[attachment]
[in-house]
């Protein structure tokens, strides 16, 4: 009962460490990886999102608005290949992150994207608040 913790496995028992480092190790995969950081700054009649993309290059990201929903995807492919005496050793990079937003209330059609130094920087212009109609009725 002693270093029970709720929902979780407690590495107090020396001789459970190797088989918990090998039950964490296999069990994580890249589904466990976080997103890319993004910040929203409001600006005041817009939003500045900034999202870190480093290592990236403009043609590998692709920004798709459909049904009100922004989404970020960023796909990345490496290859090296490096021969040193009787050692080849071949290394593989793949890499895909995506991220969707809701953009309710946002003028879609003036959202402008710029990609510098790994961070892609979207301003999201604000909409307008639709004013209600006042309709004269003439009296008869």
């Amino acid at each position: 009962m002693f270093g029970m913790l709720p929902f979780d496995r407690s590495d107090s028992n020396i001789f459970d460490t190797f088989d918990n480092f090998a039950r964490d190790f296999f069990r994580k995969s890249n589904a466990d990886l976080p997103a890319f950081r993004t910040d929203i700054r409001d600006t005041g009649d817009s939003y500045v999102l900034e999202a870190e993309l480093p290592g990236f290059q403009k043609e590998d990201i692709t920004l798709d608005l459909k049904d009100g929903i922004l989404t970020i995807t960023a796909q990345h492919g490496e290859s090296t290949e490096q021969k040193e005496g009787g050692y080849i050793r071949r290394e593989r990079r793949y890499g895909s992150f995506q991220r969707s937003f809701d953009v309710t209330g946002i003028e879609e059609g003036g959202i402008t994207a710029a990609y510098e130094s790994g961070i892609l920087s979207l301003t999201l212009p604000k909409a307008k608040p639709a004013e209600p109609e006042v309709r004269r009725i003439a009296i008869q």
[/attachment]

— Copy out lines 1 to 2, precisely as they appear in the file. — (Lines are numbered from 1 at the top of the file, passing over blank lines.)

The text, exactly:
[in-house]
């Protein structure tokens, strides 16, 4: 009962460490990886999102608005290949992150994207608040 913790496995028992480092190790995969950081700054009649993309290059990201929903995807492919005496050793990079937003209330059609130094920087212009109609009725 002693270093029970709720929902979780407690590495107090020396001789459970190797088989918990090998039950964490296999069990994580890249589904466990976080997103890319993004910040929203409001600006005041817009939003500045900034999202870190480093290592990236403009043609590998692709920004798709459909049904009100922004989404970020960023796909990345490496290859090296490096021969040193009787050692080849071949290394593989793949890499895909995506991220969707809701953009309710946002003028879609003036959202402008710029990609510098790994961070892609979207301003999201604000909409307008639709004013209600006042309709004269003439009296008869």